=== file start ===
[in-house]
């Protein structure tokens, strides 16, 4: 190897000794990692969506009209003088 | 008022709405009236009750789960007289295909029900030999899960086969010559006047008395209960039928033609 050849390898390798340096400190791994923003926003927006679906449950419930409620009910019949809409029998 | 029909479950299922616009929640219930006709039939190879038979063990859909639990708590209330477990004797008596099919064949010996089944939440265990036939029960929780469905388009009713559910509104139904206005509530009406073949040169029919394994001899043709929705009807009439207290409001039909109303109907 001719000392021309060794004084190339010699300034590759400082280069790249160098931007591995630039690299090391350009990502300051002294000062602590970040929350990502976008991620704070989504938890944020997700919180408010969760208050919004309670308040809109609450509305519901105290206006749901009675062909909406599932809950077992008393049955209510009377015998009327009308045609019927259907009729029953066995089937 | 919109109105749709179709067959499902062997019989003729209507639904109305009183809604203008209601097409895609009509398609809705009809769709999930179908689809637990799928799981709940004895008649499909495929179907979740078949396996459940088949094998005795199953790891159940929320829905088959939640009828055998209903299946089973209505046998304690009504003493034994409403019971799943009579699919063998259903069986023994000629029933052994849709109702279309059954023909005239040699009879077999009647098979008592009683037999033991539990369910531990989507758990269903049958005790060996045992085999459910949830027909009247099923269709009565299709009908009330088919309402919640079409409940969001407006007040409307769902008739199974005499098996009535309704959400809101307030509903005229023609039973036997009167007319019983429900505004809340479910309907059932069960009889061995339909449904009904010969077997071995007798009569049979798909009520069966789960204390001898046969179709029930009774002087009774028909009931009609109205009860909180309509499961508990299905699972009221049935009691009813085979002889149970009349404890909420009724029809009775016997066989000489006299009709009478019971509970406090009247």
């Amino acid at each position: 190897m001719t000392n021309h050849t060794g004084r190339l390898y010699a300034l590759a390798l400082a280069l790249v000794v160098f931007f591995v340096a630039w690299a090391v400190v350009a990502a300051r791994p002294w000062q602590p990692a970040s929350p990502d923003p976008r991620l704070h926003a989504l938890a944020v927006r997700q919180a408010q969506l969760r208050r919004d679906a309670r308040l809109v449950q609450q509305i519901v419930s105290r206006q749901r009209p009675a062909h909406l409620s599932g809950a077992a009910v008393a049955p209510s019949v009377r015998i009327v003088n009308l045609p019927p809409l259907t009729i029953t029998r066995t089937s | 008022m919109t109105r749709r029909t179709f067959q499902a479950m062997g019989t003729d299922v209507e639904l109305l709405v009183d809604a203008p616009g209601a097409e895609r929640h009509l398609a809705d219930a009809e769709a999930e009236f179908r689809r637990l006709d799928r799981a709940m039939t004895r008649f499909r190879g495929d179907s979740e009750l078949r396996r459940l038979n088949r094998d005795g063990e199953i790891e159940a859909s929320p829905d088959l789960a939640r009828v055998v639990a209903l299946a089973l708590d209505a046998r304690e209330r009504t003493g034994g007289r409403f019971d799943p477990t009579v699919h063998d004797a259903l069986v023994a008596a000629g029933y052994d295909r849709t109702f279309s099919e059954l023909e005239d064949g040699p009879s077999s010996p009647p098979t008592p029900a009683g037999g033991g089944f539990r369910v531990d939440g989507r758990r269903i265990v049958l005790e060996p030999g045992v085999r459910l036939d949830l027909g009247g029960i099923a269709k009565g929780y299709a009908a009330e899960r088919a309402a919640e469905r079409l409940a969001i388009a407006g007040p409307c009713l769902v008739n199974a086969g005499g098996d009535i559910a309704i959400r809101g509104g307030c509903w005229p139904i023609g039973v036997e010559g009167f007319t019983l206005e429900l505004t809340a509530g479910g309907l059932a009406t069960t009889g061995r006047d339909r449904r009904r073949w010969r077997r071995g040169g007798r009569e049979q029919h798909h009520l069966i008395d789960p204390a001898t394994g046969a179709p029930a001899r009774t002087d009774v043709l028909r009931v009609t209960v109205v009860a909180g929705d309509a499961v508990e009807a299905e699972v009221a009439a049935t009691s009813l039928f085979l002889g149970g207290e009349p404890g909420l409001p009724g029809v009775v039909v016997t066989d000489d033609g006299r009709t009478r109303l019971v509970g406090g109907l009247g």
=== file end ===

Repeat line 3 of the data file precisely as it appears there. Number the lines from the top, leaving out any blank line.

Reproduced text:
């Amino acid at each position: 190897m001719t000392n021309h050849t060794g004084r190339l390898y010699a300034l590759a390798l400082a280069l790249v000794v160098f931007f591995v340096a630039w690299a090391v400190v350009a990502a300051r791994p002294w000062q602590p990692a970040s929350p990502d923003p976008r991620l704070h926003a989504l938890a944020v927006r997700q919180a408010q969506l969760r208050r919004d679906a309670r308040l809109v449950q609450q509305i519901v419930s105290r206006q749901r009209p009675a062909h909406l409620s599932g809950a077992a009910v008393a049955p209510s019949v009377r015998i009327v003088n009308l045609p019927p809409l259907t009729i029953t029998r066995t089937s | 008022m919109t109105r749709r029909t179709f067959q499902a479950m062997g019989t003729d299922v209507e639904l109305l709405v009183d809604a203008p616009g209601a097409e895609r929640h009509l398609a809705d219930a009809e769709a999930e009236f179908r689809r637990l006709d799928r799981a709940m039939t004895r008649f499909r190879g495929d179907s979740e009750l078949r396996r459940l038979n088949r094998d005795g063990e199953i790891e159940a859909s929320p829905d088959l789960a939640r009828v055998v639990a209903l299946a089973l708590d209505a046998r304690e209330r009504t003493g034994g007289r409403f019971d799943p477990t009579v699919h063998d004797a259903l069986v023994a008596a000629g029933y052994d295909r849709t109702f279309s099919e059954l023909e005239d064949g040699p009879s077999s010996p009647p098979t008592p029900a009683g037999g033991g089944f539990r369910v531990d939440g989507r758990r269903i265990v049958l005790e060996p030999g045992v085999r459910l036939d949830l027909g009247g029960i099923a269709k009565g929780y299709a009908a009330e899960r088919a309402a919640e469905r079409l409940a969001i388009a407006g007040p409307c009713l769902v008739n199974a086969g005499g098996d009535i559910a309704i959400r809101g509104g307030c509903w005229p139904i023609g039973v036997e010559g009167f007319t019983l206005e429900l505004t809340a509530g479910g309907l059932a009406t069960t009889g061995r006047d339909r449904r009904r073949w010969r077997r071995g040169g007798r009569e049979q029919h798909h009520l069966i008395d789960p204390a001898t394994g046969a179709p029930a001899r009774t002087d009774v043709l028909r009931v009609t209960v109205v009860a909180g929705d309509a499961v508990e009807a299905e699972v009221a009439a049935t009691s009813l039928f085979l002889g149970g207290e009349p404890g909420l409001p009724g029809v009775v039909v016997t066989d000489d033609g006299r009709t009478r109303l019971v509970g406090g109907l009247g």